According to Galatians 2, Peter went to Antioch after the council of Jerusalem (Acts 15), and he presided as bishop of Antioch until Jews were permitted to return to Rome. He later left St. Evodius in charge of Antioch and returned to Rome and, while there, he sent St. Mark (around 43 A.D.) to preside over Alexandria in his name.
St. Peter was bishop of Antioch before ever going to Rome and chose a successor when he left. So why is the Pope in Rome and not Antioch?
While it is true that St. Peter was also the first bishop of Antioch, the idea that Antioch is equal in primacy to Rome is not the Apostolic Tradition, even the Tradition of the Eastern Church, for several reasons.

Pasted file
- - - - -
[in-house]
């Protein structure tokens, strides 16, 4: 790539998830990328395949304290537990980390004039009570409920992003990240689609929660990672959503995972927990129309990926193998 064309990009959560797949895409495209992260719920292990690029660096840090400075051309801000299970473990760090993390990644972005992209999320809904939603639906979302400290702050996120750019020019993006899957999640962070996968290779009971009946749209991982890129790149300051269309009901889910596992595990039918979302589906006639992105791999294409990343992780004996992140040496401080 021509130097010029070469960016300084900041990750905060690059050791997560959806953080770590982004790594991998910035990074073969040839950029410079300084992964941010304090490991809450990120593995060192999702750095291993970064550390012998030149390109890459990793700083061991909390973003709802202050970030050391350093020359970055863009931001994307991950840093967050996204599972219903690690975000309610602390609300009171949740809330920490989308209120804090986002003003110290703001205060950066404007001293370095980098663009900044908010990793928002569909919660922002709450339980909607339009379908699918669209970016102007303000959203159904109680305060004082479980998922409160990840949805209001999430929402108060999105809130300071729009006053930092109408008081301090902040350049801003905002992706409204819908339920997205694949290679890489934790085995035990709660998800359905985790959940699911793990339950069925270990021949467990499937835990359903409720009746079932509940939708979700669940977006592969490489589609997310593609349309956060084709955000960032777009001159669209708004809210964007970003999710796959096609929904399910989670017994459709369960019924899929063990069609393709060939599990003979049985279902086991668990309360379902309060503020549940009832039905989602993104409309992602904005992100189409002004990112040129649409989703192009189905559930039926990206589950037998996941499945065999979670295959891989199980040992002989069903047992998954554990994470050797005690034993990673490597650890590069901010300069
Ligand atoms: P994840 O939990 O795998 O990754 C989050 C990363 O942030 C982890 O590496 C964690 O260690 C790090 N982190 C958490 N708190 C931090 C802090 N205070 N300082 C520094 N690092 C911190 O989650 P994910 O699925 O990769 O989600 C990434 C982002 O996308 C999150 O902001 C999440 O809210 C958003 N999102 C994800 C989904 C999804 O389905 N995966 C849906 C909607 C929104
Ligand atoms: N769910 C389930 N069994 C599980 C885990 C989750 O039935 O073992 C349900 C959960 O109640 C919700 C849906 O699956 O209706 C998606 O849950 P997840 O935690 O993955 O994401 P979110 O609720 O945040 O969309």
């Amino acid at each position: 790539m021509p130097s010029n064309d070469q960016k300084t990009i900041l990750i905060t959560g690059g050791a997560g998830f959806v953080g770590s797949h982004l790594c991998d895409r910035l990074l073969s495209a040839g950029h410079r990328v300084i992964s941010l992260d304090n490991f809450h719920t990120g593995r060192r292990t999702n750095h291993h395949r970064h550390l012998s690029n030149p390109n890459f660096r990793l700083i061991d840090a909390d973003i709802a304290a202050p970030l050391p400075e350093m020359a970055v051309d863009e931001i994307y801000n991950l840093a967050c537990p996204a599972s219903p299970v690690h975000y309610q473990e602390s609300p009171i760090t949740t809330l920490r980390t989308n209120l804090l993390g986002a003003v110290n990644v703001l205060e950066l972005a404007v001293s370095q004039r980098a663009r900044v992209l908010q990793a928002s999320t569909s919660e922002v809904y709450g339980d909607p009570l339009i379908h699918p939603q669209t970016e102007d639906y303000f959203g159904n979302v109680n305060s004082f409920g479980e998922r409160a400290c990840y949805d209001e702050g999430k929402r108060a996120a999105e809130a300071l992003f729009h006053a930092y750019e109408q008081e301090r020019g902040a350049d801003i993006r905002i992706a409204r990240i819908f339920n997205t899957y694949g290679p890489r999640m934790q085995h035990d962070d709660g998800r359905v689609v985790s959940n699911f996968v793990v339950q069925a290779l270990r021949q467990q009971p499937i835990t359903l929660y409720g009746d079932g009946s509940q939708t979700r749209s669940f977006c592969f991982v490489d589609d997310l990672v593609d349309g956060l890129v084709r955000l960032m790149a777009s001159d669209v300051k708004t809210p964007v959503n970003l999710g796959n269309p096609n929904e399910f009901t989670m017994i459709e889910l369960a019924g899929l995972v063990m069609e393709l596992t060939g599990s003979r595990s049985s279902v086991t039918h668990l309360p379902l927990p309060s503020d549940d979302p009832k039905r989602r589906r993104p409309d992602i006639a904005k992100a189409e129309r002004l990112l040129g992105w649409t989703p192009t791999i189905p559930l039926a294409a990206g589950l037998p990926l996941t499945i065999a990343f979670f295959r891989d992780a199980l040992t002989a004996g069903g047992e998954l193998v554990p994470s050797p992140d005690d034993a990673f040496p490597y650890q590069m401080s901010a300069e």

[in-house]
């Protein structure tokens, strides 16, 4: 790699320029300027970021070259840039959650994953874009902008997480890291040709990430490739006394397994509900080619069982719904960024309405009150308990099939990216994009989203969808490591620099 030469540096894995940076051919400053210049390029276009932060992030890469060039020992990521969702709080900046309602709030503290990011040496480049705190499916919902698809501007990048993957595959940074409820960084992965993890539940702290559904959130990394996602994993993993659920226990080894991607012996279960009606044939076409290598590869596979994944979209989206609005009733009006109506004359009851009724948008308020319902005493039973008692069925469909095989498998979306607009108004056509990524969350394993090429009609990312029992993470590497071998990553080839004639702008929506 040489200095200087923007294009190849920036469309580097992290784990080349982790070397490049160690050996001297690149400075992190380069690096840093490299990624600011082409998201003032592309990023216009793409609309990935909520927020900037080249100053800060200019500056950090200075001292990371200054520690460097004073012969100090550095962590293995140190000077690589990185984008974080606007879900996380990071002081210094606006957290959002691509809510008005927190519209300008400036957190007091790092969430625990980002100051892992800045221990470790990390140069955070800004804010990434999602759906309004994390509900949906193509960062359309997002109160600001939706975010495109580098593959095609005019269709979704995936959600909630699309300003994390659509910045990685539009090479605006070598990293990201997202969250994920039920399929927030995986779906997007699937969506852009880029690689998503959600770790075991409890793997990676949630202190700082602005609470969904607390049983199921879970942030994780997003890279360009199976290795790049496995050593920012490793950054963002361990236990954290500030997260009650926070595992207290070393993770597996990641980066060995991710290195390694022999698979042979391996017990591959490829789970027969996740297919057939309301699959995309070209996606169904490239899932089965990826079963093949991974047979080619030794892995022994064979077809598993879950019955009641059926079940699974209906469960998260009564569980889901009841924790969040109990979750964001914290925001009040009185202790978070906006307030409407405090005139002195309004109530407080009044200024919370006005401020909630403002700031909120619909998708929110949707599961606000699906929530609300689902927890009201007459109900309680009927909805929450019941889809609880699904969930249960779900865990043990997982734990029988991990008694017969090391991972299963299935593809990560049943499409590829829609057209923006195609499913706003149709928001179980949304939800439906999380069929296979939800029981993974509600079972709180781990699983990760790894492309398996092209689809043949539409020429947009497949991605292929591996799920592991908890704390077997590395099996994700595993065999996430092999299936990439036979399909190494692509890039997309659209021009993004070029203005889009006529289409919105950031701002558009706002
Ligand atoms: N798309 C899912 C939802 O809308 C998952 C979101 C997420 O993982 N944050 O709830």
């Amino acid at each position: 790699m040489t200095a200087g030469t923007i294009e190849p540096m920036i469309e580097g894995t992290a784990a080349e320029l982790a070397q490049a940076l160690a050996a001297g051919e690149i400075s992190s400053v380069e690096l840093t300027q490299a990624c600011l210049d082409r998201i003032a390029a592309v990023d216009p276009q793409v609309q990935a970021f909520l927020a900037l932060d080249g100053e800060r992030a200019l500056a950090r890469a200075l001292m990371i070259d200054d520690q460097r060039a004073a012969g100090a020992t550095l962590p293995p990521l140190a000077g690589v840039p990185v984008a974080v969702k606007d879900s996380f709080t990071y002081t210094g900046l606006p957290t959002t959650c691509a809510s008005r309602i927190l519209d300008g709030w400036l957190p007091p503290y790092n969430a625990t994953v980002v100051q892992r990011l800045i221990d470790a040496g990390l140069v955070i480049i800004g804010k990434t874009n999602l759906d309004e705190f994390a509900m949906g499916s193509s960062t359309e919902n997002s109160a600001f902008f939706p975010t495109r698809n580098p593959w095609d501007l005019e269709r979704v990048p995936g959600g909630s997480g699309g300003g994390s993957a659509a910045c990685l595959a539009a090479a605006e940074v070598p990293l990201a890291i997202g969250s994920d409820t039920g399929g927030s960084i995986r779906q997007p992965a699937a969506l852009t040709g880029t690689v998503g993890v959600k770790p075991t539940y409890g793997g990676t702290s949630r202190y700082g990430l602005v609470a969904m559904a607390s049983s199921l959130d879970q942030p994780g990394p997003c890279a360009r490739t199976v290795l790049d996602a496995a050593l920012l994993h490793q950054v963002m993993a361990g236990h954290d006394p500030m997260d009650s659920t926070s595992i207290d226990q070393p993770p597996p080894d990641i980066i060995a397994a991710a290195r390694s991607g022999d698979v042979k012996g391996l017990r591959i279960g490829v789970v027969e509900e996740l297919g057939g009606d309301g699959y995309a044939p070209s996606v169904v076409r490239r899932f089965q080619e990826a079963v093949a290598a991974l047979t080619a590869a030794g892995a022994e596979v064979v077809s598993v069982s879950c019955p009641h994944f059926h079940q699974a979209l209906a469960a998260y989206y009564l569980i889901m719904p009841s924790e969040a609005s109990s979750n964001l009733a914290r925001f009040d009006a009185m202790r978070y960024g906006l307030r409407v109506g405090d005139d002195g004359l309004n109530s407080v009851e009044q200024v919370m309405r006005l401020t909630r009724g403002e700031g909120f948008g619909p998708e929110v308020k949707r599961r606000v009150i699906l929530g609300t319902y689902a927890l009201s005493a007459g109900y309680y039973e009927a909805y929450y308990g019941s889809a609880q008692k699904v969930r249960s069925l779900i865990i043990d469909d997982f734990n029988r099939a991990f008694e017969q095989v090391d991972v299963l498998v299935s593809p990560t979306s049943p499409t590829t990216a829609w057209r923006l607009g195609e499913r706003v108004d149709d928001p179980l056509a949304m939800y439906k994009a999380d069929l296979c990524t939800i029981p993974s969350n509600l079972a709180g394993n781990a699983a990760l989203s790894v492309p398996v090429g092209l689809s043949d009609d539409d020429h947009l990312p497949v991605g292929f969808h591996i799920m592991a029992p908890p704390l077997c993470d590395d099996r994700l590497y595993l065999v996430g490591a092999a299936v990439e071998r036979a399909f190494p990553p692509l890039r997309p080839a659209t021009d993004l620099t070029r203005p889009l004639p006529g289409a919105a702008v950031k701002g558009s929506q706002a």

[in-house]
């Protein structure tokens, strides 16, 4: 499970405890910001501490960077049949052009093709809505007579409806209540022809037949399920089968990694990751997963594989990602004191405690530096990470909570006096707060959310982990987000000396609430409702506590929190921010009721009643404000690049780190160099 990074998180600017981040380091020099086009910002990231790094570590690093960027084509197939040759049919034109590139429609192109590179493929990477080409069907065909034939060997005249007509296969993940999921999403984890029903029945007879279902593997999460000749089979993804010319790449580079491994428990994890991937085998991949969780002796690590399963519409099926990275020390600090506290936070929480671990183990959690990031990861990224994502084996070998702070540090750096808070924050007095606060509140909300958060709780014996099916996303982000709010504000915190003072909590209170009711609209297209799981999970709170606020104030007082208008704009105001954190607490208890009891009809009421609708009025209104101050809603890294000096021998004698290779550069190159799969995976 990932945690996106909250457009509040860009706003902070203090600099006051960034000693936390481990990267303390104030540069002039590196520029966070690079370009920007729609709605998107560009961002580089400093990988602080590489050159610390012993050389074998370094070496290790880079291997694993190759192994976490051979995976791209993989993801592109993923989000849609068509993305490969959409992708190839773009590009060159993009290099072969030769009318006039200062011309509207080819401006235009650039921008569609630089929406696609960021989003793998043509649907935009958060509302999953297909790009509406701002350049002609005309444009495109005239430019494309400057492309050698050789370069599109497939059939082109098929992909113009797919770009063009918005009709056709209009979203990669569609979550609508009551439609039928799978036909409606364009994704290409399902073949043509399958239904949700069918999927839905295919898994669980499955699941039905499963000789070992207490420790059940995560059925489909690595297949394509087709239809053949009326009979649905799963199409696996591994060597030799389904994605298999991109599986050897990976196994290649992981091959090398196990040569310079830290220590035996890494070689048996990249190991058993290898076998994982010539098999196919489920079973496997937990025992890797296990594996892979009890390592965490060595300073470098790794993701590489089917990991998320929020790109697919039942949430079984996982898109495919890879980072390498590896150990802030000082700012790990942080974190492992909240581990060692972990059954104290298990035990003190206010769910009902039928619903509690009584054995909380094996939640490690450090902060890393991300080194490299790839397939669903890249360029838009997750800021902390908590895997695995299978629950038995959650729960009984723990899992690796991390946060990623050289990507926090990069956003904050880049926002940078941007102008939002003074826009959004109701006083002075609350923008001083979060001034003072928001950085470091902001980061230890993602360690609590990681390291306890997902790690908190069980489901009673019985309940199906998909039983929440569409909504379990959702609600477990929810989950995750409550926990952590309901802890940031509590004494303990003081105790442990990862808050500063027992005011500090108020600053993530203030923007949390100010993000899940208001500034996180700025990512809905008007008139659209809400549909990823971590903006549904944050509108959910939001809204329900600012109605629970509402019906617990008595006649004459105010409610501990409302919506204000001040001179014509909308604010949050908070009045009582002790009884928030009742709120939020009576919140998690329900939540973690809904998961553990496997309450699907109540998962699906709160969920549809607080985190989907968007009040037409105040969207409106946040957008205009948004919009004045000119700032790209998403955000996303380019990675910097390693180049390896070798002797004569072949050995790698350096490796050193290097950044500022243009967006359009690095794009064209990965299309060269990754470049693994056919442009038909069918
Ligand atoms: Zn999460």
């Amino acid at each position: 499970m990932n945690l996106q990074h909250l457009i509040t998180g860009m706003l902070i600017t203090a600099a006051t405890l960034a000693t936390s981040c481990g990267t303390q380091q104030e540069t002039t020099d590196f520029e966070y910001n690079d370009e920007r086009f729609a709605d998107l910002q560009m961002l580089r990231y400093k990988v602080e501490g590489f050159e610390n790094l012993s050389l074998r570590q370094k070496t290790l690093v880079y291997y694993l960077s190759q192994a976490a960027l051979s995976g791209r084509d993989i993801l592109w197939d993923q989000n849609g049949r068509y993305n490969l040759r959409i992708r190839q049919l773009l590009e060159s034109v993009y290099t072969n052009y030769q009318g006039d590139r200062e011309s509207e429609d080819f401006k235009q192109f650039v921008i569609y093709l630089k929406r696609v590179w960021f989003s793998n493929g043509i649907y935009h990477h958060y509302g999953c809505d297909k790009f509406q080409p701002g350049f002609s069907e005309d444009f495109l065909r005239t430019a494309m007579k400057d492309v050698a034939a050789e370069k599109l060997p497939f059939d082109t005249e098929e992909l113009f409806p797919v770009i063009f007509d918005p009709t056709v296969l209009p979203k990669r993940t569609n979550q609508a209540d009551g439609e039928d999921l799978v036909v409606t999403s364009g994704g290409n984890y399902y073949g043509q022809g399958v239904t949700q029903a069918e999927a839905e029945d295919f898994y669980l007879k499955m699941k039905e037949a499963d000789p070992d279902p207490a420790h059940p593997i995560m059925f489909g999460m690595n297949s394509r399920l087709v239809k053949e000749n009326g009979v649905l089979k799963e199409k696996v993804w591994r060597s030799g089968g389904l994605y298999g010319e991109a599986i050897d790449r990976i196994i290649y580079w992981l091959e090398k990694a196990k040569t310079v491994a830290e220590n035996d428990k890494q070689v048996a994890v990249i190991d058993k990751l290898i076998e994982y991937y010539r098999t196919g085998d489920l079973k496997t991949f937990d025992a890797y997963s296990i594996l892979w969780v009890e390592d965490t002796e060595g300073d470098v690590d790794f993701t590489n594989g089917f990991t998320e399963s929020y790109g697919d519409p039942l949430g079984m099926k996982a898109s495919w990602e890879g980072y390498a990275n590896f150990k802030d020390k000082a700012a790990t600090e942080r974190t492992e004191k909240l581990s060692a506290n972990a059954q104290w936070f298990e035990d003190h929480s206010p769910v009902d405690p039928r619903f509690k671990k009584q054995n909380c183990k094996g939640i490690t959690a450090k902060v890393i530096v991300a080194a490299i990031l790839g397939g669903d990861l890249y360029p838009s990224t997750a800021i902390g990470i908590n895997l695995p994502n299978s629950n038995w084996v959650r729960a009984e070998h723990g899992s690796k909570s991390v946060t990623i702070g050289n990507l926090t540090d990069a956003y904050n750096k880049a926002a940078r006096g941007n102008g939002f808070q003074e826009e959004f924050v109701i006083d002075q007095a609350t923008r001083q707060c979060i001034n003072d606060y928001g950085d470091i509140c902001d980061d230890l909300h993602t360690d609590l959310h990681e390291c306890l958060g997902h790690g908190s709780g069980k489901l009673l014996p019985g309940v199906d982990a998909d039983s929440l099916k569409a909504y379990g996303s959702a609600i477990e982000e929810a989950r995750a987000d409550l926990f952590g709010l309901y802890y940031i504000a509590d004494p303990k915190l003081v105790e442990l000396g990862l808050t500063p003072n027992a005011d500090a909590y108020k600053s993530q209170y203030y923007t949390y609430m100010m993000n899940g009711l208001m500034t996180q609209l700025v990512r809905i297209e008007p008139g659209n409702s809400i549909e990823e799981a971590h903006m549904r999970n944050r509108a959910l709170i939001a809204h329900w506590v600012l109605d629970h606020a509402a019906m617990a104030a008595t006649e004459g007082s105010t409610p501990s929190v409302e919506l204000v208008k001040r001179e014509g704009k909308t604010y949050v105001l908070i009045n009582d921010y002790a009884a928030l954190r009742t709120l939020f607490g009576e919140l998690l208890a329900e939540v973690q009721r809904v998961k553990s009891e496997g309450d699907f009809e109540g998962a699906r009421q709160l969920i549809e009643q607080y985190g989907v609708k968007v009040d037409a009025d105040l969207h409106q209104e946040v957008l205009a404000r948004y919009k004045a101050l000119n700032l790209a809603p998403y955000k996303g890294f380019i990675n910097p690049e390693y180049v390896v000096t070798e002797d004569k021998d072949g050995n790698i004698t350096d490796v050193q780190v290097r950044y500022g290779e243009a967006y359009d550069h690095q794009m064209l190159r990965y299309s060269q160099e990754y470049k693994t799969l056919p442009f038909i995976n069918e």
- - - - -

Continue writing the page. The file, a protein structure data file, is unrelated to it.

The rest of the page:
First of all, the full Tradition is not that Peter was Bishop of Antioch before he was Bishop of Rome. Rather, according to all the fathers who mention the subject, Peter was bishop of Rome first --having traveled there way back in A.D. 42, when he was forced to flee Palestine after escaping from prison and the persecution of Herod Agrippa (see Acts 12). Indeed, in Acts 12:17, it says that Peter fled to "another place"; and, according to Eusebius, Jerome, and some other fathers, this "other place" was Rome. Then, in A.D. 49, exactly seven years later, according to both the Roman historian Suetonius and Acts 18:2, the Roman Emperor Claudius expelled all the Jews from Rome because of a riot over someone who Suetonius calls "Chrestus" --clearly, a mis-hearing of "Christus" ("Christ"). So, apparently there was some kind of major conflict between the pro-Christian and anti-Christian Jews in Rome at this time; and the imperial authorities dealt with this by exiling all the Jews from Rome. St. Peter would have been among the Jews who were expelled; and, oddly enough, it is at this very time (A.D. 49) that St. Peter reappears in the Acts narrative (see Acts 15), where he is inexplicably present at the council of Jerusalem. Apparently, St. Luke (the author of Acts) saw no need to explain where Peter was between Acts 12 (A.D. 42) and Acts 15 (A.D. 49), but assumes that his original readers know where Peter was. Then, only after the council of Jerusalem (with the question of Gentile membership settled) did Peter settle in Antioch, where he became the first true bishop of that city-church (see Galatians 2:11-14). And, sometime after the death of Emperor Claudius, when the Jews were finally permitted to return to Rome (Emperor Nero's wife Pompea was a pro-Jewish "God-fearer") did Peter return to Rome --the city-church which he had established earlier (as its first true bishop); and it was at Rome that Peter concluded his earthly ministry. This is the full and true Tradition.